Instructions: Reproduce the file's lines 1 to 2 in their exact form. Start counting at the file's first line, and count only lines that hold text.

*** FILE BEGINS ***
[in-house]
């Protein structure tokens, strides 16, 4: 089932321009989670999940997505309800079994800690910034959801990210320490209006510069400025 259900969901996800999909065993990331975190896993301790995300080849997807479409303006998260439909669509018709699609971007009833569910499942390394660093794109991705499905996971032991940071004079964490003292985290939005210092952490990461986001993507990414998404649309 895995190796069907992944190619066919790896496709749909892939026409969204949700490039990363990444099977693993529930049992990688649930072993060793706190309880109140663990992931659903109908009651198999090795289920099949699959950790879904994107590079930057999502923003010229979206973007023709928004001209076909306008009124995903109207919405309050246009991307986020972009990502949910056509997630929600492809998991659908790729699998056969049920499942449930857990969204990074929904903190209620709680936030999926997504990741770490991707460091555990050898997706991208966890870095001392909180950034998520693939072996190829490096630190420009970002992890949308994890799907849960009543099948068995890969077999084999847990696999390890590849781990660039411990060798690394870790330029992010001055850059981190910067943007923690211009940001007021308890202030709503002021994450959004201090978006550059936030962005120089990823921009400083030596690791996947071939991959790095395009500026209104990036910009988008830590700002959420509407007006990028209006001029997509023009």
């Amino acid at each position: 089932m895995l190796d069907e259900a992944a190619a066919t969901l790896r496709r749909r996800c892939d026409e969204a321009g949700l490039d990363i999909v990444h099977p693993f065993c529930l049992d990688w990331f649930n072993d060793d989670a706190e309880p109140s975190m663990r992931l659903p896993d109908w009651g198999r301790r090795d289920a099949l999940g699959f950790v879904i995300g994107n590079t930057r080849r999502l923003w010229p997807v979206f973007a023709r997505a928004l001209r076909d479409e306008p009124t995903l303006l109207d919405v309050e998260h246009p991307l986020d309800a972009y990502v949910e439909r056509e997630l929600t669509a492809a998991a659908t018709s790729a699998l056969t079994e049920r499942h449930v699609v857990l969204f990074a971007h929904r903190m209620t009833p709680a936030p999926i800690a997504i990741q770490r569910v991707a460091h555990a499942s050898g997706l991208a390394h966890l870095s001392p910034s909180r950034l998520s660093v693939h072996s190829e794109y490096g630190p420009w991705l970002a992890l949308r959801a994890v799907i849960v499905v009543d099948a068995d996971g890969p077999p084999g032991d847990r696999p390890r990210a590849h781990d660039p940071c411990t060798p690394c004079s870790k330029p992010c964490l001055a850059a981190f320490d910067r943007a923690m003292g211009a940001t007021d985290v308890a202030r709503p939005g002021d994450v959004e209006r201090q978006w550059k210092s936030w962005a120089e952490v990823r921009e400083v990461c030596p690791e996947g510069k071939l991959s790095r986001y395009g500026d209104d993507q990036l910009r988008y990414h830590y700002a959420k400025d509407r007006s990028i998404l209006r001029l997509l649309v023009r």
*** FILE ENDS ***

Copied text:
[in-house]
């Protein structure tokens, strides 16, 4: 089932321009989670999940997505309800079994800690910034959801990210320490209006510069400025 259900969901996800999909065993990331975190896993301790995300080849997807479409303006998260439909669509018709699609971007009833569910499942390394660093794109991705499905996971032991940071004079964490003292985290939005210092952490990461986001993507990414998404649309 895995190796069907992944190619066919790896496709749909892939026409969204949700490039990363990444099977693993529930049992990688649930072993060793706190309880109140663990992931659903109908009651198999090795289920099949699959950790879904994107590079930057999502923003010229979206973007023709928004001209076909306008009124995903109207919405309050246009991307986020972009990502949910056509997630929600492809998991659908790729699998056969049920499942449930857990969204990074929904903190209620709680936030999926997504990741770490991707460091555990050898997706991208966890870095001392909180950034998520693939072996190829490096630190420009970002992890949308994890799907849960009543099948068995890969077999084999847990696999390890590849781990660039411990060798690394870790330029992010001055850059981190910067943007923690211009940001007021308890202030709503002021994450959004201090978006550059936030962005120089990823921009400083030596690791996947071939991959790095395009500026209104990036910009988008830590700002959420509407007006990028209006001029997509023009």